The car driven by a 23-year-old woman killed after she crashed when drink-driving. Her father is backing a Hamphire and Isle of Wight police campaign. Picture courtesy of Hampshire Constabulary.
A FATHER whose daughter was killed when she crashed while drink-driving has backed a campaign to tackle the problem in Hampshire and on the Isle of Wight this Christmas.
The man, who did not want to be named, said the night of the death of his 23-year-old daughter last November would haunt him and the rest of his family for the rest of their lives.
She was killed instantly after losing control of her car on the A323, near Fleet, and crashed into a van when she was four times over the drink-drive limit.
In graphic reminder of the dangers of drink-driving, the car she was driving that night is to be displayed in town centres around the region, including on the Isle of Wight this month.
The father said: "My memory of the night I lost my daughter will haunt me and my family for the rest of our lives.
"I remember the police officer at the door asking to come in and for me to sit down. All I could think was if it is bad news surely he should just tell me. When he insisted I sat down I knew the news was going to be life-changing and as everyone knows now, it was.
"To lose someone you love in such a terrible way causes indescribable pain, not least because I had to work out how I was going to tell my children their big sister had died.
"When we later found out that my daughter had been drinking it made that pain so much more agonising — knowing that it was that decision which ultimately ended her life.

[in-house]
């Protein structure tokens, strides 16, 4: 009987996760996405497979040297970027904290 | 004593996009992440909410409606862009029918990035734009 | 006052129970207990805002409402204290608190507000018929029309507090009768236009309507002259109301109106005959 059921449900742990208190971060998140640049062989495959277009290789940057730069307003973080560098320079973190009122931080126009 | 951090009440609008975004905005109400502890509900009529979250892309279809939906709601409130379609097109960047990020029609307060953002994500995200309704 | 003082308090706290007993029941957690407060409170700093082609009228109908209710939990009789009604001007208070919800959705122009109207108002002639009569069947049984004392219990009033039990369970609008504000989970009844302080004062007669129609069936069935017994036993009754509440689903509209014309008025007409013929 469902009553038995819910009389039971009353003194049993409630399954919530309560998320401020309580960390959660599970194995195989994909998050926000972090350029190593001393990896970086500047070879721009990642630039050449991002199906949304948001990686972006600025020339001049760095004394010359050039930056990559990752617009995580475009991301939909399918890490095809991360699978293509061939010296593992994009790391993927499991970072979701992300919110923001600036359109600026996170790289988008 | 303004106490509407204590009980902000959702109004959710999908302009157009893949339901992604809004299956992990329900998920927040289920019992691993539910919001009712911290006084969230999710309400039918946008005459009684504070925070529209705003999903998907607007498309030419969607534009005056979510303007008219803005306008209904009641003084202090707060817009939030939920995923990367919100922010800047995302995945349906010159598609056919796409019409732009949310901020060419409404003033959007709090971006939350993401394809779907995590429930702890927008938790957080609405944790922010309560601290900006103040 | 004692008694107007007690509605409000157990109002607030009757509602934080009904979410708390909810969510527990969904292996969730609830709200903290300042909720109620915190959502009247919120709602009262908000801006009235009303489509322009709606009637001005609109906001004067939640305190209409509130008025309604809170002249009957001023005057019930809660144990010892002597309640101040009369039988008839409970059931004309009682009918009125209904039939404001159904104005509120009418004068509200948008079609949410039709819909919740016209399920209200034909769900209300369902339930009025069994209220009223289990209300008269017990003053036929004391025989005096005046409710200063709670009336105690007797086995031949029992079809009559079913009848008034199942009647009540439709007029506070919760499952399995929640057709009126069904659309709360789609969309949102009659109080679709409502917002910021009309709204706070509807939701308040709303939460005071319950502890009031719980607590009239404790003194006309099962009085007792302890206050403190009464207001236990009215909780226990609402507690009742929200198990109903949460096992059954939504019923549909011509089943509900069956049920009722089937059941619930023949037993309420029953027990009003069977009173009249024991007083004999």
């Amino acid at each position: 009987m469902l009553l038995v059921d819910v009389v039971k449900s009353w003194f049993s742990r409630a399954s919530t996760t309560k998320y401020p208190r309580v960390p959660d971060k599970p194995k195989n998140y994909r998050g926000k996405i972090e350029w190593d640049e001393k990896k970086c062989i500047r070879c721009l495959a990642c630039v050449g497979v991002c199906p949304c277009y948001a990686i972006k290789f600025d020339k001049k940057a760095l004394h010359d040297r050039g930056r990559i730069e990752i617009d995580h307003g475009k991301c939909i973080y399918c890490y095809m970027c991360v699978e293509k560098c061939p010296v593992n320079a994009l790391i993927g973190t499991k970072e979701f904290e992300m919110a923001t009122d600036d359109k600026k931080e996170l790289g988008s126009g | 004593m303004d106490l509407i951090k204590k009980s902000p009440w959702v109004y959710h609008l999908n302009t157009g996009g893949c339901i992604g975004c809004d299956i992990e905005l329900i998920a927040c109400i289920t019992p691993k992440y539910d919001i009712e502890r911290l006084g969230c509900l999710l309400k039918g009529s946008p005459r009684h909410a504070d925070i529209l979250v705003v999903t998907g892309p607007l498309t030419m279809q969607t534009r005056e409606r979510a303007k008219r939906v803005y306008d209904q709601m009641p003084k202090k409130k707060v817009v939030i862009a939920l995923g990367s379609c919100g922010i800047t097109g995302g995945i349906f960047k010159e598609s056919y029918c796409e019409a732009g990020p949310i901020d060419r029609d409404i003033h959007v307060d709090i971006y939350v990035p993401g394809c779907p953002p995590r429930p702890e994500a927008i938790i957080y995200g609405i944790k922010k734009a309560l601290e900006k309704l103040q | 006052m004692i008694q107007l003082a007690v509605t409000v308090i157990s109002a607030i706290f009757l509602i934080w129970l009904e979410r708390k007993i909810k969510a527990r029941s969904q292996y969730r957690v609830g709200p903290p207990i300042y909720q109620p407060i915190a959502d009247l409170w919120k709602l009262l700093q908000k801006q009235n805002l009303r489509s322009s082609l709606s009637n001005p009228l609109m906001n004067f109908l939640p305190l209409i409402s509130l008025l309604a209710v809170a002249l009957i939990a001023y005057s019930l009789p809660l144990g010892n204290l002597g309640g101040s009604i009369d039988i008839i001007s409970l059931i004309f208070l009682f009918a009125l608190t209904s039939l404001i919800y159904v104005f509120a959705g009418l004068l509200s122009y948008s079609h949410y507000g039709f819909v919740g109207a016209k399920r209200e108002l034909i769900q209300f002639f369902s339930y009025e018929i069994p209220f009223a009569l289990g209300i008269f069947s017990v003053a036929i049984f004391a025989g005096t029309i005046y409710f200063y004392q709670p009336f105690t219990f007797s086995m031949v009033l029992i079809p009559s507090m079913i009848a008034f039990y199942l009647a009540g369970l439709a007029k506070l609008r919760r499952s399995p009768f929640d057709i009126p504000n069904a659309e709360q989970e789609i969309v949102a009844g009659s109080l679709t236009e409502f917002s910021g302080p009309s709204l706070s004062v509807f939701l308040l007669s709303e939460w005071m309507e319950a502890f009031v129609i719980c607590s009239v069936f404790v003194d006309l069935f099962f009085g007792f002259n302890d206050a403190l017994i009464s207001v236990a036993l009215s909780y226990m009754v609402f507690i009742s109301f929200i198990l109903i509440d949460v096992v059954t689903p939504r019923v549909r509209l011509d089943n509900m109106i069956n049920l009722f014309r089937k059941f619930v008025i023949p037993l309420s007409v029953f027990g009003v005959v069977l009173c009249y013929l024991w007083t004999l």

"I wanted to tell my story, her story, because I wanted people to see what devastation they can cause by making that choice. It’s a split second decision which can have far-reaching consequences.
"My daughter was a kind-hearted, loving and caring individual who went out of her way to put others first. She made a mistake. One that she paid for with her life and one we’re still reeling from as a family."
Sergeant Jay Hewes, who was at the scene of the crash, said: "It can’t fail to move you.
"This young woman made the wrong choice and it’s a tragedy that a split second decision cost her life and has shattered her family.
"But make no mistake; she was not any different from the hundreds of people we pull over every year who fail a breath test. Her old school mates and work colleagues would tell you she was a sweet, good natured and popular person and her family would say she was a devoted daughter and sister.
"She was not a bad person and that’s not how people will remember her. But it only took one wrong decision to devastate the lives of everyone who loved her."
Her family have worked with the police to create four short films to spread the message.
The films will be released daily for four days from tomorrow (Tuesday) and will chart the response to the fatal crash from the 999 call to the knock at her parents’ door.
Her father said: "It has been just over a year since my daughter lost her life in that car, but the pain is as fresh as if it was the night it happened.
"To anyone else who would consider getting behind the wheel after having alcohol, I plead with you as a father, as the husband of a devastated mother, as the parent of two grieving children and on behalf of the many people who knew and loved my daughter, please don’t.
"You can’t imagine the pain you could leave behind, either for your family or for someone else’s."
Sgt Hewes added: "We don’t ever want to tell another parent, partner or child, that someone they love is gone, but chances are before the year is out, we will have to.
"If one person, regardless of their age, sits up and takes notice, this young person will have left a legacy her parents can take some comfort from and those who knew her can be proud of."
A text number — 80999 — has been set up for people to contact police if they have information about a drink-driver. 999 can also be used to report a drink-driver.